5. There are a lot of options, i think. I know smaller Hmis (like 200 or 400W) running on a batterly belt or similar, also larger LED panels work good and you can always run a lamp on a car- or better truckbattery using a voltage transformator. An Arri 200W Pocket Par has a lot of output for example. Anything much bigger eats the battery too fast and to my experience could just get too bright for an overcast day. if you have just access to tungsten light just ask someone to hold it in his hand, as long as the light comes indirect, to avoid breaking the bulb.
  6. Fortunately it all turned out to be good! It was easier than expected to get the cards back from the rental. They werent even formated since we've used them. The clips on the CF cards do all work well, i think the error occured because of mishalndling during the copy process. Still i am not sure what could be done wrong in copying files from one disk to another.. Anyways, thanks for the interest! Enjoy, Jonas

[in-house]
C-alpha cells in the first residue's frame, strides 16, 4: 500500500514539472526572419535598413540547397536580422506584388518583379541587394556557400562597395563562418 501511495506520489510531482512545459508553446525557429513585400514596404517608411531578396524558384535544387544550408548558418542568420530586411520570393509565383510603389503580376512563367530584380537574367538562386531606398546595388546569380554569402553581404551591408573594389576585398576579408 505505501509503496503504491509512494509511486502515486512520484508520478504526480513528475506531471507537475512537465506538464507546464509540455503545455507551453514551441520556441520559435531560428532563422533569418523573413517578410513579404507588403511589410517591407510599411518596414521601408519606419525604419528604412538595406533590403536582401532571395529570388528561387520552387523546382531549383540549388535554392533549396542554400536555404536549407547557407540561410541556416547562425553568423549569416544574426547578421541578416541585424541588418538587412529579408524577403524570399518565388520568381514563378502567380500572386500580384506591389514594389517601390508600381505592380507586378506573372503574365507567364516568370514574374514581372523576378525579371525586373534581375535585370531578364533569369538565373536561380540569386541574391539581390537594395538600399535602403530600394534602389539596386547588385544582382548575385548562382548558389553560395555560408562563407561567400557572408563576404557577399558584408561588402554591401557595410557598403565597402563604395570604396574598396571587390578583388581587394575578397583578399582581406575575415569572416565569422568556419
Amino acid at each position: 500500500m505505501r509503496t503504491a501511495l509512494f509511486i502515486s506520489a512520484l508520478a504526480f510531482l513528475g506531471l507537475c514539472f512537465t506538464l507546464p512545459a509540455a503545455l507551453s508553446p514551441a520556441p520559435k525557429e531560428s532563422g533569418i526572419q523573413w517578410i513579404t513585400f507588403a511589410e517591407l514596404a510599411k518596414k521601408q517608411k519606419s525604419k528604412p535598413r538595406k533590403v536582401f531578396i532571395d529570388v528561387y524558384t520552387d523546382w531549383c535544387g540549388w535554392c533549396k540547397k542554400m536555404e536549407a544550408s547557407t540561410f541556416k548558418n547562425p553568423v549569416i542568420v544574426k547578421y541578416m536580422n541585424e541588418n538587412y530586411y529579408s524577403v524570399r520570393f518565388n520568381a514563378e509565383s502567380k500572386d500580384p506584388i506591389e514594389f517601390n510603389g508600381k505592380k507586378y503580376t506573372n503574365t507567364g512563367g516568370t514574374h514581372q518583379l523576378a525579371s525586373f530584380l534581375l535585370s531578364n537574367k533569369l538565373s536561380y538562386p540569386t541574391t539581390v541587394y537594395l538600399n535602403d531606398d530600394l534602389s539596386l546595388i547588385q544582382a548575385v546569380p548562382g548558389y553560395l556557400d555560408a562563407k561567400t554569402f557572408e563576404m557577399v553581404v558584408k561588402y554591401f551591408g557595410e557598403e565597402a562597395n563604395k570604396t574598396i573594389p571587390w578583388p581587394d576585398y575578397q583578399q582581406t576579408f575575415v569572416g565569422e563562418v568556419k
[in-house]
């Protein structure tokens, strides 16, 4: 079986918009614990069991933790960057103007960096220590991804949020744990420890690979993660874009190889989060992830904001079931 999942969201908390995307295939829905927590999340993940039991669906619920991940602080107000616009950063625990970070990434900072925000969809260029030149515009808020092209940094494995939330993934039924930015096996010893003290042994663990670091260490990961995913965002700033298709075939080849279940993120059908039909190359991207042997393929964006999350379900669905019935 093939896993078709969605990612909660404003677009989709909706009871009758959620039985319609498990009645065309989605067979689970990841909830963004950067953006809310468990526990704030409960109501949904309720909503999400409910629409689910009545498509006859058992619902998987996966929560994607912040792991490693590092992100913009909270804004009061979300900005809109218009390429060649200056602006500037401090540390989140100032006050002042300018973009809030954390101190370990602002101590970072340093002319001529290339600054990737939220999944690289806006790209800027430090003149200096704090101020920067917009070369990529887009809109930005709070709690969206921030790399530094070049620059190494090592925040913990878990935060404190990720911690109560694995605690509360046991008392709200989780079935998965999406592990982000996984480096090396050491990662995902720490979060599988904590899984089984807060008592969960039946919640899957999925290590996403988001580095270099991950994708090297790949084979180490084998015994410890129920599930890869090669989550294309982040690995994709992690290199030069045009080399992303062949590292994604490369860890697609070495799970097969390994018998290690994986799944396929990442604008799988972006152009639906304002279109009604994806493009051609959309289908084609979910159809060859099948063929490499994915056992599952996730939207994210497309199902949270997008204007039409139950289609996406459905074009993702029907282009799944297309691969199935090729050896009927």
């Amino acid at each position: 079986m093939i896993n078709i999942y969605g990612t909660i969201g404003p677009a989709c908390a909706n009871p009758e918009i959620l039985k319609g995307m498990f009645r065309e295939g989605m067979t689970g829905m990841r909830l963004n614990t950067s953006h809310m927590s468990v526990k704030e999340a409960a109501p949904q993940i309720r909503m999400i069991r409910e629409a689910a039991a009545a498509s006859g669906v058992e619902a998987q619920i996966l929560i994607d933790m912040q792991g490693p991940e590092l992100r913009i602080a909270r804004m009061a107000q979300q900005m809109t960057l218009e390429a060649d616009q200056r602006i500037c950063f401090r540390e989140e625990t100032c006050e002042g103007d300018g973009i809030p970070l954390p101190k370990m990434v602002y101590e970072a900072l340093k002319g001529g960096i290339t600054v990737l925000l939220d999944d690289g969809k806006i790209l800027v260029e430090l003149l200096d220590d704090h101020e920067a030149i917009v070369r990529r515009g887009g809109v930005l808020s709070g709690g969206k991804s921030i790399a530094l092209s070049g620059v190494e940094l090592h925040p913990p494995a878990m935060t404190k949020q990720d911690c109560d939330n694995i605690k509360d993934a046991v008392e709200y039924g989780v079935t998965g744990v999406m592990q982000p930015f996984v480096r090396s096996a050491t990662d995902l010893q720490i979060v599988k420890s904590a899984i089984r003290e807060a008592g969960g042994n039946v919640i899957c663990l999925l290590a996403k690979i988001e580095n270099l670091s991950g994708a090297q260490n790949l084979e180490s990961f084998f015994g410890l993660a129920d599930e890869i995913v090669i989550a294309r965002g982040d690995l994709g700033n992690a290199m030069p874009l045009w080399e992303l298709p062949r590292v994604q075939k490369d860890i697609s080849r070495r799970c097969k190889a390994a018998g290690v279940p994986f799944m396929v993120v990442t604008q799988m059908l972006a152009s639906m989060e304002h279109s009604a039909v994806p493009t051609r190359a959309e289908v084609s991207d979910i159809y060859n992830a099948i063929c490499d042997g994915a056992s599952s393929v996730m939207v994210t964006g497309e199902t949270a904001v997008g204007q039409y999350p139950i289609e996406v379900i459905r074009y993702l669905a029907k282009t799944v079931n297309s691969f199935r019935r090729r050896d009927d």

7. Hi everybody! I just found myself in an urgent problem with the material we've recently shot with a red one. I am not sure if it comes from mishandling or a technical error, anyways its quite depressing. If anyone could help i am really happy.. Here is the case: We shot a student short film recently, the last two days using a Red OneMx and 16GB Red CF Cards. The material of Day01 is all ok. The material of Day02 is a completely mess. It seems that the first 8 Cards out of ten have only clips on them not just with corrupt frames, but with just a lot of frames missing. I've tried REdCineX in different versions on 5 different computers, but the always program crashes within a minute after counting hundrets of damaged frames. Same to Premiere CS5. The material played back well from the camera on set(!). The cards were unmounted properly (says the AC). The files were copied by a rather unexperienced person just by drag and drop in finder, but the bin structure is ok and the amount of data doesnt look like files are missing (Data volume close to 16GB on a cards that ran out..). Unfortunately we havent had a real DIT for the last two days.. The cards went back to the rental house were they've been formatted inside the camera and went back to stock. Since then they werent rented out so i hope to be able to restore the data using redundead software and see if the frames were already missing on the cf cards. the pity is, that the rental owns more than 100 cards that are unnumbered so i will have to go all trough them being able to use ten imac computers at the same time .. The point is that it's the first and the last scene of the film that we've lost and it is hardly repeatable since the whole set was built and doesn't exist anymore. That's the situation so far. Before i get stuck in endless stupid computer work, some questions .. you'll recognize that i am not much of a postpro pro - whats happening here? - Can you imagine clips to get that kind of a damage during a wrong copy process? - Can you imagine clips to get that kind of a damage being not unmounted properly? - Do you have any other program in mind that i could try out? - Do you have any other ideas? Thanks for any advices! Best, Jonas